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TIME IS RIPE FOR FIRST LEGALLY-BINDING ARMS TRADE TREATY SAYS UN EXPERT
27 July 2012

States that are currently negotiating the first legally-binding Arms Trade Treaty must make the most of this opportunity to limit and regulate the arms trade in a way that prevents grave human rights violations, the Independent Expert on the promotion of a democratic and equitable international order, Mr. Alfred de Zayas, urged on Friday.

“The time is ripe for a robust and enforceable international treaty to limit and regulate the arms trade. World peace is threatened not only by weapons of mass destruction but also by conventional weapons which have led to countless violations of human rights, including the rights to life and to physical integrity. A strong treaty can contribute greatly to international and regional peace, security and stability.”

Mr. de Zayas welcomed efforts by States to agree on globally binding rules to control the arms trade. He noted that the instrument must be guided by the rights and obligations of States under applicable international norms, including human rights law. He also noted the significance of the treaty’s goal to prevent, combat and eradicate the illicit trade in conventional arms and the diversion of arms to unauthorized end users.

He emphasized that there was much room for improvement in the current text.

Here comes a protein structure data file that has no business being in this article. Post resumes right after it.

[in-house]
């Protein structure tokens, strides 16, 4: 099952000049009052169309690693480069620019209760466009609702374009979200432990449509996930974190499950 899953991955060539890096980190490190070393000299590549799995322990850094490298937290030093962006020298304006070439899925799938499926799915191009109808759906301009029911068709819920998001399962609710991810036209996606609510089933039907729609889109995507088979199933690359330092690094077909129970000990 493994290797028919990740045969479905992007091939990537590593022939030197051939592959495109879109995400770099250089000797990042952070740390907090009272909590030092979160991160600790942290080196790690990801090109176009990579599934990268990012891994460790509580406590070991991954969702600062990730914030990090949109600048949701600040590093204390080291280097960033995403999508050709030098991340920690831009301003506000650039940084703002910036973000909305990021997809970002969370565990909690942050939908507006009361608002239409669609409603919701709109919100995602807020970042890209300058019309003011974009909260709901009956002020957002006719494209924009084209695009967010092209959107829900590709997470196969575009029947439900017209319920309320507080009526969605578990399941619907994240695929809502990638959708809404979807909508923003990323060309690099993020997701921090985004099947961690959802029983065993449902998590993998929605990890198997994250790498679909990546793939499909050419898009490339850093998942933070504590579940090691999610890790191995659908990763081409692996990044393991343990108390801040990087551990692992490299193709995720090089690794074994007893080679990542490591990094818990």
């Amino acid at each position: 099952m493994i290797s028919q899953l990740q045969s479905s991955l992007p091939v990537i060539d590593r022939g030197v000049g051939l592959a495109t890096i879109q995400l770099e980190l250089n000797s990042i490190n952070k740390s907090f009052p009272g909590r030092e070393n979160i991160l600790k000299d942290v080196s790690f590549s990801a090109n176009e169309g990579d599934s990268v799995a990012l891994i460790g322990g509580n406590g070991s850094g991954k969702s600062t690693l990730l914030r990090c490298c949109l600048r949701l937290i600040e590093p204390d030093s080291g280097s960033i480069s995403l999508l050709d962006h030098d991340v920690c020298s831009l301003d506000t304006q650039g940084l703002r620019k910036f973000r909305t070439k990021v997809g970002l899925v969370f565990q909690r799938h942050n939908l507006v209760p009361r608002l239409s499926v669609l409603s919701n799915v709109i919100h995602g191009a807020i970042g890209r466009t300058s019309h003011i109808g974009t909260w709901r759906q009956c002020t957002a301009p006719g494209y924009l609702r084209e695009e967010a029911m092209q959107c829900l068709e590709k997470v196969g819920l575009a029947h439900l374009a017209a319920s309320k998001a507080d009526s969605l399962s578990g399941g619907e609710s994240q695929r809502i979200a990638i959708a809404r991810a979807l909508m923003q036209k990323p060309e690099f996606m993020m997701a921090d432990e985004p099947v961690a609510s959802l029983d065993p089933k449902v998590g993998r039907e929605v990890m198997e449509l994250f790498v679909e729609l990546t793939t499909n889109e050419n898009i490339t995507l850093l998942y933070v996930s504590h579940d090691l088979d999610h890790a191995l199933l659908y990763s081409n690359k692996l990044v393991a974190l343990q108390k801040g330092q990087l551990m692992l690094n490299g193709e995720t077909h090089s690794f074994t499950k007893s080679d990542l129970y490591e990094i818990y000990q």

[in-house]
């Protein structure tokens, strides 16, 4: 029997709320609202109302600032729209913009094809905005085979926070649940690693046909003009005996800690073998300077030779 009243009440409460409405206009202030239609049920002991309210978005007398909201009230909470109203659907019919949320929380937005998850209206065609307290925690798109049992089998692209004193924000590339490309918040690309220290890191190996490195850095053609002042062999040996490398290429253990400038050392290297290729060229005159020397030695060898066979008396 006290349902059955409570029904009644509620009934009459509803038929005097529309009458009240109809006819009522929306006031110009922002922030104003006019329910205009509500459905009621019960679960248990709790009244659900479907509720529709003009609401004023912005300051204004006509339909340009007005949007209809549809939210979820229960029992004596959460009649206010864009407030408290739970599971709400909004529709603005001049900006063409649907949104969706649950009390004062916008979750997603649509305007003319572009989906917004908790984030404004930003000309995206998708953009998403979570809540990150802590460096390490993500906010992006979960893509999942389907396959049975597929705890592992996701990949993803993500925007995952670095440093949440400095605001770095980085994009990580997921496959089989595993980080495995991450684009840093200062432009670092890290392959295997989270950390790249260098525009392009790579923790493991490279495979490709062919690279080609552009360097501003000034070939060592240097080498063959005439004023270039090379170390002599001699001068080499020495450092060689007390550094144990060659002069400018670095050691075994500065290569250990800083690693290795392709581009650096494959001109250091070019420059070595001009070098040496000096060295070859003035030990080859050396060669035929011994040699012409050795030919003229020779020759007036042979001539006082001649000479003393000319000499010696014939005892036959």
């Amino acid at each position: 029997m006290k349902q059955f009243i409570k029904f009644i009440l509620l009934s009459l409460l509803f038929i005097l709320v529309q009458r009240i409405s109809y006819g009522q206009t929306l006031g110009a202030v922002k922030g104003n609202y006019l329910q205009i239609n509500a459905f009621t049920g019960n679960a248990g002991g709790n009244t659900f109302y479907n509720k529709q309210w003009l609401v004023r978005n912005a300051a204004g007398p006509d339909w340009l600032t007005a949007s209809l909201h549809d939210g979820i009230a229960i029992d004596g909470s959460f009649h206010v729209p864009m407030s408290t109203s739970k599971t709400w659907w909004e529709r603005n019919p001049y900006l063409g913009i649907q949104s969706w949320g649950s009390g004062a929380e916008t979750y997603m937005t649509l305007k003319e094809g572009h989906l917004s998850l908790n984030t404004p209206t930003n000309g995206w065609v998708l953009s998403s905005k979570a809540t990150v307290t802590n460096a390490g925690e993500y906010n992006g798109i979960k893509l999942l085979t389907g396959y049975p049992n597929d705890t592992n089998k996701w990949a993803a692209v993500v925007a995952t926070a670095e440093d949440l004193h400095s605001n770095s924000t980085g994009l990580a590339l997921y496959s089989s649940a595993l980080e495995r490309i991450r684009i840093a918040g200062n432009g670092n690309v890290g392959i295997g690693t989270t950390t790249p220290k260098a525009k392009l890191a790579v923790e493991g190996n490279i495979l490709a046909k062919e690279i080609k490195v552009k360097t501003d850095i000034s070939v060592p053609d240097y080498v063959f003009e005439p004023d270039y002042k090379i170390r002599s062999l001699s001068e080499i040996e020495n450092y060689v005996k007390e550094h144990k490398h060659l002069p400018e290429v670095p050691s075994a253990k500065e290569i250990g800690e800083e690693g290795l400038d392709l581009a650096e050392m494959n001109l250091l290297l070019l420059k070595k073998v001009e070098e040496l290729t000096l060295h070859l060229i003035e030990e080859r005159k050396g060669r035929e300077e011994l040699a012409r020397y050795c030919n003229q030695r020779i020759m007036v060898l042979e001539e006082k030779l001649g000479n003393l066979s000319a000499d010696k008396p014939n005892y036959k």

“At the moment, the draft text leaves too much flexibility for States when authorising an arms sale. States must exert all efforts to ensure that arms, as well as ammunition, are not transferred – whereas the current draft only refers to exportation – to countries where there is a substantial risk that they will be used to commit serious violations of international humanitarian law and human rights law,” the United Nations expert said.

“Arms frequently end up in the hands of individuals who use them against civilians in conflict situations, and then continue to use them after the conflict. States must take appropriate measures to ensure that the treaty recognises that the proliferation of arms and ammunition increases the likelihood of violence against groups at risk including women and girls,” Mr. de Zayas added, aligning himself with the statement made by the United Nations Committee on the Elimination of Discrimination against Women in this regard.*

“An important challenge remains the responsibility and accountability to monitor the implementation of this instrument. The ultimate goal must be to significantly reduce the production of arms, which is wasteful of resources and continues to fuel armed conflict throughout the world. As long as arms production and trade persist, wars will follow and frustrate humanity’s aspirations to the realisation of the human right to peace,” Mr. de Zayas concluded.

* The Statement by the United Nations Committee on the Elimination of Discrimination against Women can be found on:http://www2.ohchr.org/english/bodies/cedaw/statements.htm

For more information log on to:
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For use of the information media; not an official record

HR12/182E